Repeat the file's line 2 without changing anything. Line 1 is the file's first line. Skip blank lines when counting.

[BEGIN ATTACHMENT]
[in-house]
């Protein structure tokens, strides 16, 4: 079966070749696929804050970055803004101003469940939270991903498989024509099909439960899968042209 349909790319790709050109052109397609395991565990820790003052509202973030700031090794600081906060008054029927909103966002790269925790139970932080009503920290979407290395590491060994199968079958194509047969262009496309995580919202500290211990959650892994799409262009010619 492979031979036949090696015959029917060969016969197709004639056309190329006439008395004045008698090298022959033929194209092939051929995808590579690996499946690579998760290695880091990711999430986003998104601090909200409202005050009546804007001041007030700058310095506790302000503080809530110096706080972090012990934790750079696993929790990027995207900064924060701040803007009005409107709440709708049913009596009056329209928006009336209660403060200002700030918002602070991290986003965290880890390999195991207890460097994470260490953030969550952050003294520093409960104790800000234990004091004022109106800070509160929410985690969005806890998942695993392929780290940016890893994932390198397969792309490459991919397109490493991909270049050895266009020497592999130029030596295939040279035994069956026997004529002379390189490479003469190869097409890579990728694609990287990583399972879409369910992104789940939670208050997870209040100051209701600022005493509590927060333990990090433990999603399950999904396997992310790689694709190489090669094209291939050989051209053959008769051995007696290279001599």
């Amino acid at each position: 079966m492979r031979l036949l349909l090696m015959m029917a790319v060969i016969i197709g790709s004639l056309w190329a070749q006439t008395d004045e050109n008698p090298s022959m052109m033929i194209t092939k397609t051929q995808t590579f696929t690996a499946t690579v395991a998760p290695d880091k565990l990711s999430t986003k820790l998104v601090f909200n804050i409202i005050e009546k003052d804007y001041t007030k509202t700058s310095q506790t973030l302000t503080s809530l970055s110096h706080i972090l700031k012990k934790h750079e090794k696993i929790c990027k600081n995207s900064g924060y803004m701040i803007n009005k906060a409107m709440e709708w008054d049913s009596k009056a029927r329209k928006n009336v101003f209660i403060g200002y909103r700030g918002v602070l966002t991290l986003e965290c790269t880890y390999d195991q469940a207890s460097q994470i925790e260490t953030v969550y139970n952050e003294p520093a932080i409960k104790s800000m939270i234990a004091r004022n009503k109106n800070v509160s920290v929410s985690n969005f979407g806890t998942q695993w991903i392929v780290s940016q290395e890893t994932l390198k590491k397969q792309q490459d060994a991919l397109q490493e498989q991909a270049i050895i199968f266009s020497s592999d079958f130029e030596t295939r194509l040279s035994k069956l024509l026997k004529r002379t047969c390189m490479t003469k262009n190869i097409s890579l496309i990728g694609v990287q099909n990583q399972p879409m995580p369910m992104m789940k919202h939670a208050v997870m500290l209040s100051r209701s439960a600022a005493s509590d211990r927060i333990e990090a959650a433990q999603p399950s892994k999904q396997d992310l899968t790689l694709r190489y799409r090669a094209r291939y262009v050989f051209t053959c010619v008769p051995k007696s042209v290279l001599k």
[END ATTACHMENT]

């Protein structure tokens, strides 16, 4: 079966070749696929804050970055803004101003469940939270991903498989024509099909439960899968042209 349909790319790709050109052109397609395991565990820790003052509202973030700031090794600081906060008054029927909103966002790269925790139970932080009503920290979407290395590491060994199968079958194509047969262009496309995580919202500290211990959650892994799409262009010619 492979031979036949090696015959029917060969016969197709004639056309190329006439008395004045008698090298022959033929194209092939051929995808590579690996499946690579998760290695880091990711999430986003998104601090909200409202005050009546804007001041007030700058310095506790302000503080809530110096706080972090012990934790750079696993929790990027995207900064924060701040803007009005409107709440709708049913009596009056329209928006009336209660403060200002700030918002602070991290986003965290880890390999195991207890460097994470260490953030969550952050003294520093409960104790800000234990004091004022109106800070509160929410985690969005806890998942695993392929780290940016890893994932390198397969792309490459991919397109490493991909270049050895266009020497592999130029030596295939040279035994069956026997004529002379390189490479003469190869097409890579990728694609990287990583399972879409369910992104789940939670208050997870209040100051209701600022005493509590927060333990990090433990999603399950999904396997992310790689694709190489090669094209291939050989051209053959008769051995007696290279001599």